Investors who once rushed to invest in Vietnam’s fledging clean energy industry are now backing off due to unprofitability, further hindering the country’s dream of getting greener.
The low price of electricity produced by wind and solar farms, as well as the lack of any government subsidy or favorable loan package are the reasons cited by foreign investors for their withdrawal.
As of August 2017, up to 19 gigawatts of solar energy is potentially available in Vietnam via small-scale projects, according to Sonia Lioret, principal technical advisor and project lead of a joint energy support program run by Vietnam’s Ministry of Industry and Trade in cooperation with the German Corporation for International Cooperation (GIZ).
Additionally, over 100 large-scale projects are planned in the provinces of Dak Lak, Binh Thuan, Tay Ninh, Ninh Thuan, and Khanh Hoa, but only a handful have been officially approved for development.
The reason, Lioret explained, is that investors, relevant authorities of Vietnam, and local grid operators are all unfamiliar with how to implement such projects.
|A floating wind farm in Bac Lieu Province, located in southern Vietnam. Photo: Tuoi Tre|
There are now multiple power generators in Vietnam, but all of them have been forced to sell electricity to one buyer, the Vietnam Electricity Corporation (EVN), which distributes power to consumers via five regional units in the north, central, and southern regions, Hanoi and Ho Chi Minh City.
A recent government-approved decision to raise EVN’s buying price for solar power to 9.35 cents per kWh had been expected to attract more investors.
However, technical barriers have been cited among the reasons turning investors off Vietnam’s clean energy industry.
Most of Vietnam’s solar and wind farm projects are concentrated along the south-central coast and in the Central Highlands, where winds blow strong and sunshine is plenty, making it possible to produce clean energy on a large scale.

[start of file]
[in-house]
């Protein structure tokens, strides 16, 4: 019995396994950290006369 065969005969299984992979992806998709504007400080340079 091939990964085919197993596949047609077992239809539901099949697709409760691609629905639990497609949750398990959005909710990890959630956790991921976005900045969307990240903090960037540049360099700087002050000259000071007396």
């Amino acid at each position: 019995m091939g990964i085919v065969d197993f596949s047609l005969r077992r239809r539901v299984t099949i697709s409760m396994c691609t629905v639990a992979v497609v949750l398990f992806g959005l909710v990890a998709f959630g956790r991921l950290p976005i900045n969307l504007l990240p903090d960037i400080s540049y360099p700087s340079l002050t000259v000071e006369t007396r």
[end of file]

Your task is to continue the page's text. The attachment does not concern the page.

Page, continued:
In fact, this poses a risk of overload on the local power grid, as the immediate demand for energy in these provinces is not as high.
Another reason, experts have pointed out, is that the deadline for solar investors to enjoy the favorable price of 9.35 cents per kWh is June 30, 2019, deemed to be too short a period of time for them to yield much profit.
Investors have also been challenged with getting access to loans, as independent funds are deemed too risky a venture, while local banks are unfamiliar with approving loans for clean energy projects, GIZ claimed.
|Solar panels are installed on the rooftop of a building in Vietnam. Photo: Tuoi Tre|
Wind energy yet to deliver fresh air
As solar energy grapples with these difficulties, wind power has even more challenges.
According to an official for renewable energy at the Ministry of Industry and Trade, as of August 2017 there had been around 50 registered wind power projects in Vietnam with a combined generation capacity of 3,000 megawatts.
However, only five have gone into operation, with total installed capacity at 190 MW.
Bui Van Thinh, director of the Thuan Binh Company that has invested US$24 million in a 24 MW wind farm in Binh Thuan Province, said the low buying price of wind power has discouraged investors.
“At the price of only 7.8 cents per kWh, we have merely managed to pay our debts, loan interest and overheads after one year of operation,” Thinh said.
“Banks consider this rate too low, and an ineffective return on investment, making it difficult for us to take out loans,” he explained.
By the year 2020, Vietnam aims to have 850 MW of installed solar power capacity, a number that is set to rise to 12,000 MW by 2030, according to official government planning.
For wind energy, the goals for 2020 and 2030 are 800 MW and 6,000 MW, respectively.
|A family harvests watermelon near a wind farm in Binh Thuan Province in south-central Vietnam. Photo: Tuoi Tre|